2 – John Francis, May 29, 1842
Despite the scare in 1840, Victoria and Albert were not deterred from taking their regular trips through the English capital in their open carriage. Two years later, they would be targeted again while out and about. This time they were en route home from St James’ Palace – a mere half mile from Buckingham Palace and past what is now the Victoria Memorial – where they had attended their regular Sunday morning church service at the Royal Chapel.
Albert spotted the assailant, John Francis first, later calling him “a little, swarthy, ill-looking rascal”. He stood in the centre of The Mall, the wide boulevard that leads to the gates of Buckingham Palace, wielding a small flintlock pistol. “He did nothing more than present it,” recalled George Pearson, a sixteen year old bystander, of John Francis’ gun. “He neither drew the trigger nor attempted to fire, or any thing – the carriage was four or five yards from him at the time he presented it -this was almost in the middle of the Mall – he presented it as the carriage passed on.”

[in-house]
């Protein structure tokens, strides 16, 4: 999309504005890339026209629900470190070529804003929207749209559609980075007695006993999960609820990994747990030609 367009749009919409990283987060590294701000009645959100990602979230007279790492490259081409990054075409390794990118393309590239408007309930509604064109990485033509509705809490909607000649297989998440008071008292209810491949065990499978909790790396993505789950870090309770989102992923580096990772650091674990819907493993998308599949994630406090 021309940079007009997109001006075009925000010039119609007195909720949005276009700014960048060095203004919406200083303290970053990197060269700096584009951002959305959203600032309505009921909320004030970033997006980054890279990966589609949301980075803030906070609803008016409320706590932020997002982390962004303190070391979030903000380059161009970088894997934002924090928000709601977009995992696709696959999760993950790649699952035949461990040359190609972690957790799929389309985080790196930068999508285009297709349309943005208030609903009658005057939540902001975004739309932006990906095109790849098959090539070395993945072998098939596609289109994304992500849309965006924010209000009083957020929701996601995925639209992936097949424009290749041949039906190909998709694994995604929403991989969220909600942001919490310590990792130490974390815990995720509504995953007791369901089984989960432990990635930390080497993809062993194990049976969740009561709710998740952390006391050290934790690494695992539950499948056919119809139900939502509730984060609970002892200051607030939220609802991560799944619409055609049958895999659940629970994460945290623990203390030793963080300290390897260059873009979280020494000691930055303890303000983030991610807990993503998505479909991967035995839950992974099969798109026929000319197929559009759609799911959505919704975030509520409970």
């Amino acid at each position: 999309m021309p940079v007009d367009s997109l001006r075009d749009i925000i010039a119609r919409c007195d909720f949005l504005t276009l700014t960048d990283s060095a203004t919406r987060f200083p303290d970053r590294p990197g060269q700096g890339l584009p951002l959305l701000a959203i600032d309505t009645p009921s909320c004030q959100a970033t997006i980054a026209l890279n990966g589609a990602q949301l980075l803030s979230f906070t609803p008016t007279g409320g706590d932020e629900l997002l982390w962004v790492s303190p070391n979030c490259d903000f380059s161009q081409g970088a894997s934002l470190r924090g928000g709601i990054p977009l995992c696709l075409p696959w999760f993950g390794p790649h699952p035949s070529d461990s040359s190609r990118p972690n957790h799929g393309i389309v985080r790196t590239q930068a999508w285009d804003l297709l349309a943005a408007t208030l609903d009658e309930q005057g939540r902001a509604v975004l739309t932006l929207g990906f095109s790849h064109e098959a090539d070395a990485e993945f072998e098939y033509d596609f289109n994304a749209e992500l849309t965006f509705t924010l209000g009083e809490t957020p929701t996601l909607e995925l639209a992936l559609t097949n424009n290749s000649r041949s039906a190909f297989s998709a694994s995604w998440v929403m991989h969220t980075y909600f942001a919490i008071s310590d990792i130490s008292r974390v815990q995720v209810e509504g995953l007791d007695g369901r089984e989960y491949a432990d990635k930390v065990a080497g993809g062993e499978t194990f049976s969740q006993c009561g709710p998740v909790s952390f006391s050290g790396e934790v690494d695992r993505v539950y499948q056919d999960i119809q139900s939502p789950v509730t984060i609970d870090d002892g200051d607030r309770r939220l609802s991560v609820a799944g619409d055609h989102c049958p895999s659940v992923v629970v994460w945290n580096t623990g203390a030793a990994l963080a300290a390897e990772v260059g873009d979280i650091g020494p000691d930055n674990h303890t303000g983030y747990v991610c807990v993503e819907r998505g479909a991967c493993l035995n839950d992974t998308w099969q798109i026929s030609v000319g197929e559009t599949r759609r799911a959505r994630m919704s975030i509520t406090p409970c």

I do not know whether it was the side on which Her Majesty or Prince Albert sat – he was on the side of the carriage next to the Mall, on the left side of the carriage. When the carriage passed on he returned the pistol to his bosom, and said, “They may take me if they like, I don’t care, I was a fool I did not shoot.” Pearson was not the only person to see the assassin’s failed attempt. An old man, who had also come out to see the Queen’s carriage, also spied Francis and his gun. The two discussed what they had seen and Pearson gave the man his address, confident that he was going to immediately inform the authorities.
John Francis, however, was long gone. He had fled in the direction of Green Park, directly to the north, and he would not be caught. His quest to kill Queen Victoria was, however, far from over.